I watched the other dogs, which had already lost any hope. All the spirit had left their body a long time ago. “Alright then, I’ll try to help you! I don’t want that you’ll lose it like these other poor guys,” I added sadly. Unfortunately they let me out alone without Gypsy that afternoon. Nevertheless I managed to explore the soil in minuscule detail to be able to point out the best spot for the digging action. “Jeeez, Vlou, I just hope they let us out together tomorrow, hè bru! How is it, did you find the best way for our escape route, hè?” I’d just returned to my cage as Gypsy was asking me impatiently about my observations. “It won’t be a problem, if there doesn’t popup any unexpected rock under the soil, Gypsy. Relax! The only thing you should worry about is how you want to convince Geeny to let us out into the backyard together tomorrow!” “I thought about that, when you were out there, Vlou. You know, human girls are normally very romantic. So lets just play, as we love each other and sit close together against the fence, when she returns, hè? “ “There is just one little mistake in your plan, Gypsy. I’m also a guy like you and I’m surely not gay, Hè! You have to come up with a better idea, Hè!” (I got a bit annoyed of his street slang, repeating always “Hè” …). “Oh, mmmmh, yes … let’s see.” Gipsy was scratching himself with his hind leg behind his ear. “Alright, I got it! You don’t eat your foot this evening and tomorrow morning and play the homesick poor little Beagle, hè? That won’t be to difficult for you with your face, haha!” “Haaaaa-haaaaa!” I answered half-heartedly. “Yes, then they will let us out together, so I can lift up your mood. I saw, that Geeny does that also with other dogs.”

And so it happened as predicted, that Geeny was touched by my miserable appearance and let Gypsy and me out into the backyard together the next afternoon. As soon as she turned around the corner I started to dig and Gypsy stayed as watch guard next to the gate. Not even a quarter of an hour I needed to manage a big enough hole to squeeze us through into liberty. I’d never seen such a bright smile on a dog before as the one on Gypsy’s face, when he thanked me passionately on the other side of the fence. “Let’s get out of here, Gypsy! Fast, I already heard steps coming this way!” We ran as fast as two bullets around the corner only hearing a fading call far back: “Vlou! Gypsy! Come back!!!” Geeny screamed in a high voice. Shame, she must have felt bad, but that didn’t bother us.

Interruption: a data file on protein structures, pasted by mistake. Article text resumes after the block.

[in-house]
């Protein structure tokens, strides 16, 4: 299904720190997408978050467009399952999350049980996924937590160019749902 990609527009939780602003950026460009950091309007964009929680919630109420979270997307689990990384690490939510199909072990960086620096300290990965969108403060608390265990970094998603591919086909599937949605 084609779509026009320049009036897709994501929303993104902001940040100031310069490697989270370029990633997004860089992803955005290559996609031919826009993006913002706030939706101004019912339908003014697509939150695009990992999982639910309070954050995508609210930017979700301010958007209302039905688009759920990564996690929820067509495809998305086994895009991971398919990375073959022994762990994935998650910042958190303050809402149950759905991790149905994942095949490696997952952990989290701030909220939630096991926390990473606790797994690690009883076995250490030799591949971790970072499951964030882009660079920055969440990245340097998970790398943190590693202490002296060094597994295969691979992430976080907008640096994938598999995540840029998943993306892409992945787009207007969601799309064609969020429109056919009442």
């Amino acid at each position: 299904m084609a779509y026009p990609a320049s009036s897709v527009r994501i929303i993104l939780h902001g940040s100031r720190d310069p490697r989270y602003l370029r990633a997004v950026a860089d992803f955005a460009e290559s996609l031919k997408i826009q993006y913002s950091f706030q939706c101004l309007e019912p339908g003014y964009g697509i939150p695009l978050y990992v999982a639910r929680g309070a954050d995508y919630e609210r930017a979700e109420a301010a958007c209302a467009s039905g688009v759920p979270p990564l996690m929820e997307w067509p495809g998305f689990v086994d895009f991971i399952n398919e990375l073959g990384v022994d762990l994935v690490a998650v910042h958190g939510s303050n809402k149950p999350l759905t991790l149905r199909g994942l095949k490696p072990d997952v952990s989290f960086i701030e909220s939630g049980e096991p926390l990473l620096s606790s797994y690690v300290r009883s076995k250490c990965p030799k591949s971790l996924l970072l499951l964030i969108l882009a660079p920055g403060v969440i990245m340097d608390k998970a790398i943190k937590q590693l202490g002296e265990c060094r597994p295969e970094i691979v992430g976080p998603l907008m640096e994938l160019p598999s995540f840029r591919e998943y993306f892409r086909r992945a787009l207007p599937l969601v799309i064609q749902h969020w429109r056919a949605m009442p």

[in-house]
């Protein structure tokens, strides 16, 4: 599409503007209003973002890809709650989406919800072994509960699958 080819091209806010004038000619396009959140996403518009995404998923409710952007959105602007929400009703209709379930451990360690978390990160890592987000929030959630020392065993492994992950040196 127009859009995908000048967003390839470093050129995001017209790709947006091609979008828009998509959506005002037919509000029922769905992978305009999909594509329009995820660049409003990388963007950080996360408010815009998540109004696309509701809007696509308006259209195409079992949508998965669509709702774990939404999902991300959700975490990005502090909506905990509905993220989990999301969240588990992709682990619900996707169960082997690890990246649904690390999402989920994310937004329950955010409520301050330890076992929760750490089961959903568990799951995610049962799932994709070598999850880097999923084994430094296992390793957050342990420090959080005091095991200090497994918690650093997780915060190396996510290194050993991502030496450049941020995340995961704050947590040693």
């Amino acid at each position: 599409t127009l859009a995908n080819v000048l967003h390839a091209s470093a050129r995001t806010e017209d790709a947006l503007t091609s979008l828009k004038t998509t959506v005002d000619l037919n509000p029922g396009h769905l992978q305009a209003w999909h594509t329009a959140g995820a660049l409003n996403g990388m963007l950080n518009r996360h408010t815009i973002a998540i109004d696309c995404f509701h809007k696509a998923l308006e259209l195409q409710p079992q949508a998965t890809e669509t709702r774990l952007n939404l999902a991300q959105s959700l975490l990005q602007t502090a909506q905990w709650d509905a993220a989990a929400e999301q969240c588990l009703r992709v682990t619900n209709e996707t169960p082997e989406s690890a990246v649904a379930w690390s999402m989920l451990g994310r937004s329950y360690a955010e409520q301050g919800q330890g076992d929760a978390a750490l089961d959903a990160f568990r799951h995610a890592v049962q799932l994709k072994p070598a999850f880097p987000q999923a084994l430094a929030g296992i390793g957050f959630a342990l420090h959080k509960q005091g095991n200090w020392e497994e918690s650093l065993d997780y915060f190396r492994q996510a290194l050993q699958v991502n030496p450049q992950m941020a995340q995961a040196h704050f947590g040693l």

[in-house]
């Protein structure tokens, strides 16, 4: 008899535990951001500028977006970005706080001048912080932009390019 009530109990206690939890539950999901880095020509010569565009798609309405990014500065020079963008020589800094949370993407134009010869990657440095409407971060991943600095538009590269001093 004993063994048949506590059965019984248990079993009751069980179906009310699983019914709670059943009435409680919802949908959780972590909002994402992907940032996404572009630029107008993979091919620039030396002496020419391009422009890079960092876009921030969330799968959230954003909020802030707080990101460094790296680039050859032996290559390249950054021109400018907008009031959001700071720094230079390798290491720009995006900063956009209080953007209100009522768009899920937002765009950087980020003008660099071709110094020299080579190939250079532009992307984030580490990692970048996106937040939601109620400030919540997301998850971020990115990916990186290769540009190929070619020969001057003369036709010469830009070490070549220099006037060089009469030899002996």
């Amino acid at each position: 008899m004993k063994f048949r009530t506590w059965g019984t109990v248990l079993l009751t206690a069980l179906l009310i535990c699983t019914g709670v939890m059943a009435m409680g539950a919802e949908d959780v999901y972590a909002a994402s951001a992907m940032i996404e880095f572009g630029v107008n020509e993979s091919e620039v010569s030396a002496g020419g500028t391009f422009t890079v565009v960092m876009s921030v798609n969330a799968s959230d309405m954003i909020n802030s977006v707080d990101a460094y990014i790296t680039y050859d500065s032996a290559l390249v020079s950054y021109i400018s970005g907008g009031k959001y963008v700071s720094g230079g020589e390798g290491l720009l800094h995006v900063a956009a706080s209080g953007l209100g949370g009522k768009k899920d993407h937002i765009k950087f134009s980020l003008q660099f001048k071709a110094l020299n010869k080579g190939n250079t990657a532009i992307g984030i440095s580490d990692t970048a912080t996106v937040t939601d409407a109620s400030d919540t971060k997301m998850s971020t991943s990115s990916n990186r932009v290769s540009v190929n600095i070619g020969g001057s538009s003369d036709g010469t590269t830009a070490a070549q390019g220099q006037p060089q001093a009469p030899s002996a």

Gypsy's cub
Gypsy’s cub

“Vlou, I thank you so much, hè! You saved my life, hè! I’m back home on the street, where I belong and where I was born. I know how to make my living and don’t need any humans.” Carefully he licked Delia, a handsome lady, who was nursing Gypsy’s cubs. “Oh, that’s why you wanted to get out of the shelter as fast as possible,” I assumed, smiling. “Yes, these little varmints mean the world to me,” he said with a tremble in his voice. I stayed with the happy family in their shack for the night. Not used to sleeping on a bare floor and eating just scraps I dreamed to get back to my humans, who will bring me a big bone from their safari. Oh, I miss them so much. “Vlou, what’s up, hè? You look terrible, hè,” Gypsy asked concerned. He’d just gotten up and saw me watching in the direction we had come from. “I need to go back and find my humans, Gypsy. I love them. I can’t stay with you guys.” Gypsy looked thoughtfully and said: “Look, Vlou. I’ve never had humans, who were nice to me, hè. But I see, you are suffering, hè. You did more for me as I could have hoped.” “Thanks for your understanding, Gypsy. I need to go back to the dog shelter.”

I wished Gypsy farewell and all the best for his family, which was still sleeping soundly, huddled together in a paper box. I left in a fierce trot to cover as many kilometres as possible to reach the dog shelter before dawn. They hadn’t fixed the hole of our escape yet, so I went back into the backyard of the dog shelter as easily as I had gotten out. As the gate went open, I saw my humans coming in to fetch me. I couldn’t believe the luck, which made my heart jump from happiness. I almost had to weep like a girl, when Marcelle hugged me. And yes, as soon as I got into the car to drive home, she gave me a huge fresh bone. Good choice to go back, I thought, gnawing away in bliss.

Vlou, the traveling Beagle
Vlou, the traveling Beagle